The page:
Board Games & Puzzles

Board Games & Puzzles

Quite a lot of people think of new games and puzzles, and wonder whether patenting would help them to make money. Generally speaking, it is very difficult for a private inventor to make money from any invention. It is particularly difficult if you are trying to interest existing manufacturers in your idea, rather than trying to produce and sell it yourself. Ideas involving games are among the most difficult, since there is much competition. Furthermore, getting a patent in the UK may be difficult and of little value. This sheet explains the reasons why this is so, and describes how to go about obtaining a patent if that is the route you choose to take.

Why not patent your game?

It is generally difficult or even sometimes impossible to obtain useful patents for games, since they are not really the kind of invention for which the patent system was set up. (It is more suited to machines and technical processes). As a general rule, you cannot patent something which is merely a printed sheet differing from other printed sheets only by virtue of what is printed on it.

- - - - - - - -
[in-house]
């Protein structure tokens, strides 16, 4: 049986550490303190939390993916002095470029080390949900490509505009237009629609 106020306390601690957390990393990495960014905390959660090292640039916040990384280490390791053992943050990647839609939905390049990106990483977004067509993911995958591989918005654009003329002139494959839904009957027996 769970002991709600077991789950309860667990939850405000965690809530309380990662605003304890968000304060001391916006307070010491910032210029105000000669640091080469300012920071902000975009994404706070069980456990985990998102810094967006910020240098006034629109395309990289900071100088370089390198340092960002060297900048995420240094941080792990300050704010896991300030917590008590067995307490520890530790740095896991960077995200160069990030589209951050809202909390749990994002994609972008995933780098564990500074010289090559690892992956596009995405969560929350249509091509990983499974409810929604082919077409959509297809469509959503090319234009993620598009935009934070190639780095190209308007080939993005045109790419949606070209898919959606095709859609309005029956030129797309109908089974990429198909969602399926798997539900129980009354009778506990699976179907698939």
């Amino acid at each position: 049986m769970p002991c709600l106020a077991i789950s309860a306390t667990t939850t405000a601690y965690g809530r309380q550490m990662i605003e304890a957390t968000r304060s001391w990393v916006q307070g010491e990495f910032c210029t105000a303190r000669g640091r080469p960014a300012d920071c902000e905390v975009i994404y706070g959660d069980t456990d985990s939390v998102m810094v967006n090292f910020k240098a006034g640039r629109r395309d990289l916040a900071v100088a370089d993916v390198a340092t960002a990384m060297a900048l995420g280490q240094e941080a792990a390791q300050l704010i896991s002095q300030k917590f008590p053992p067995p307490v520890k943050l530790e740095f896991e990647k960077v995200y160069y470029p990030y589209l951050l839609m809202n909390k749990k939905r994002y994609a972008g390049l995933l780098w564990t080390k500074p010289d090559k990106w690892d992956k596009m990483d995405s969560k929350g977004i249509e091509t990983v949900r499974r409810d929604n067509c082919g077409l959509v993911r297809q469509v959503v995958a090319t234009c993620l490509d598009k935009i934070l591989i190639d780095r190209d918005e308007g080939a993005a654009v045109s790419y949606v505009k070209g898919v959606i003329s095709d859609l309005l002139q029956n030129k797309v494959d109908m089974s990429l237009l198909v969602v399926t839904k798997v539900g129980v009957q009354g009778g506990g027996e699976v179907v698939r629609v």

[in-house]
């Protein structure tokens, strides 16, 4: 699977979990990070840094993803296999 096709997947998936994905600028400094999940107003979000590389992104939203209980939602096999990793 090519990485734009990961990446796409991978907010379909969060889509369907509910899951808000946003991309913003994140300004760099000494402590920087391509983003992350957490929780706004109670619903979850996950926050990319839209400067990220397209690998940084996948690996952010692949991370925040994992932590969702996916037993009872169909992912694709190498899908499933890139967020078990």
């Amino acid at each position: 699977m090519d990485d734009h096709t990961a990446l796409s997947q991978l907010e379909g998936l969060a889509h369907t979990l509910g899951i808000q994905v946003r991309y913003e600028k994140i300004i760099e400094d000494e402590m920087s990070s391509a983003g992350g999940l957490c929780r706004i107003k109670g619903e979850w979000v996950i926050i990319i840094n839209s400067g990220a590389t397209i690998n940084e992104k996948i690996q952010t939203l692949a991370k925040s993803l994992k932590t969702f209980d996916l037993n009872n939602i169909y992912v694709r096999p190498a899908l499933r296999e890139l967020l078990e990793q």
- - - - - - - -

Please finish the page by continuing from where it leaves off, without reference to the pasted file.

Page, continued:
Secondly, it generally takes at least two and sometimes up to four years to get a patent granted. A very large number of new games are invented every year. Most of them get nowhere. Of the few that do get somewhere, the majority will probably have just a brief lifetime (e.g. one Christmas) before vanishing to be replaced by the next novelty. Thus the fact that you might get a patent in a few years’ time is not of much help.

Apart from the possibility of getting a patent, there are some other rights that you may have already. You may well decide to rely on these instead of seeking a patent. For example, if you have drawn a board (or anything else), then this drawing is probably a copyright work. You do not have to do anything to get copyright; it comes into existence automatically. It is a good idea to sign and date a drawing when you make it, and keep the original in a safe place to make it easier to prove that you have this right. You could sell or license the copyright to a manufacturer.

However, copyright does not protect the idea behind the board; anyone would be free to make a board for playing the same game provided they do not copy your board to make their board look substantially the same as yours. Similarly, if you have designed an article having a new shape, then you may already own the design right (a similar right to copyright) in that work. Again, this may be infringed by someone copying the article.

When might a patent be needed?

Assuming your game is still confidential, you can offer to sell your confidential information to a game manufacturer.

The difficulty here is that you must persuade the manufacturer to agree to receive the information from you in confidence in the first place and not to make use of it without your permission.

At this stage you can only give the manufacturer a rough idea as to what your game is. Manufacturers are often reluctant to make binding agreements like this.